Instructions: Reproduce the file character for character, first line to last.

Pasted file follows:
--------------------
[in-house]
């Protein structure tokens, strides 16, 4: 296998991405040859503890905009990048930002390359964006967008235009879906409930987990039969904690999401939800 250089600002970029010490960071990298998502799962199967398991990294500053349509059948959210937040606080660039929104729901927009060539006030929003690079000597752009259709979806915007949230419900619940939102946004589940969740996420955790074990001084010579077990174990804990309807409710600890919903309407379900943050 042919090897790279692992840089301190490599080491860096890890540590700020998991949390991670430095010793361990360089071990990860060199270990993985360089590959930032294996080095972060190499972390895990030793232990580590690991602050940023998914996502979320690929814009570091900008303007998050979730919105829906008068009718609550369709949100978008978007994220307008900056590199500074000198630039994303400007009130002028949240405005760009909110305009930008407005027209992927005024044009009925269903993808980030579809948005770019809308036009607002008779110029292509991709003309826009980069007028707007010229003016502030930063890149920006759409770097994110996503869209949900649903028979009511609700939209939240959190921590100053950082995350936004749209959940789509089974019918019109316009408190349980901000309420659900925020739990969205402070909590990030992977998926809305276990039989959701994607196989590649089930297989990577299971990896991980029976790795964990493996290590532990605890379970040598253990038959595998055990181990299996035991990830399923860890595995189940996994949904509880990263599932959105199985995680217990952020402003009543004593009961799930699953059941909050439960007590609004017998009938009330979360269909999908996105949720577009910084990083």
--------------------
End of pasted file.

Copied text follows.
[in-house]
């Protein structure tokens, strides 16, 4: 296998991405040859503890905009990048930002390359964006967008235009879906409930987990039969904690999401939800 250089600002970029010490960071990298998502799962199967398991990294500053349509059948959210937040606080660039929104729901927009060539006030929003690079000597752009259709979806915007949230419900619940939102946004589940969740996420955790074990001084010579077990174990804990309807409710600890919903309407379900943050 042919090897790279692992840089301190490599080491860096890890540590700020998991949390991670430095010793361990360089071990990860060199270990993985360089590959930032294996080095972060190499972390895990030793232990580590690991602050940023998914996502979320690929814009570091900008303007998050979730919105829906008068009718609550369709949100978008978007994220307008900056590199500074000198630039994303400007009130002028949240405005760009909110305009930008407005027209992927005024044009009925269903993808980030579809948005770019809308036009607002008779110029292509991709003309826009980069007028707007010229003016502030930063890149920006759409770097994110996503869209949900649903028979009511609700939209939240959190921590100053950082995350936004749209959940789509089974019918019109316009408190349980901000309420659900925020739990969205402070909590990030992977998926809305276990039989959701994607196989590649089930297989990577299971990896991980029976790795964990493996290590532990605890379970040598253990038959595998055990181990299996035991990830399923860890595995189940996994949904509880990263599932959105199985995680217990952020402003009543004593009961799930699953059941909050439960007590609004017998009938009330979360269909999908996105949720577009910084990083």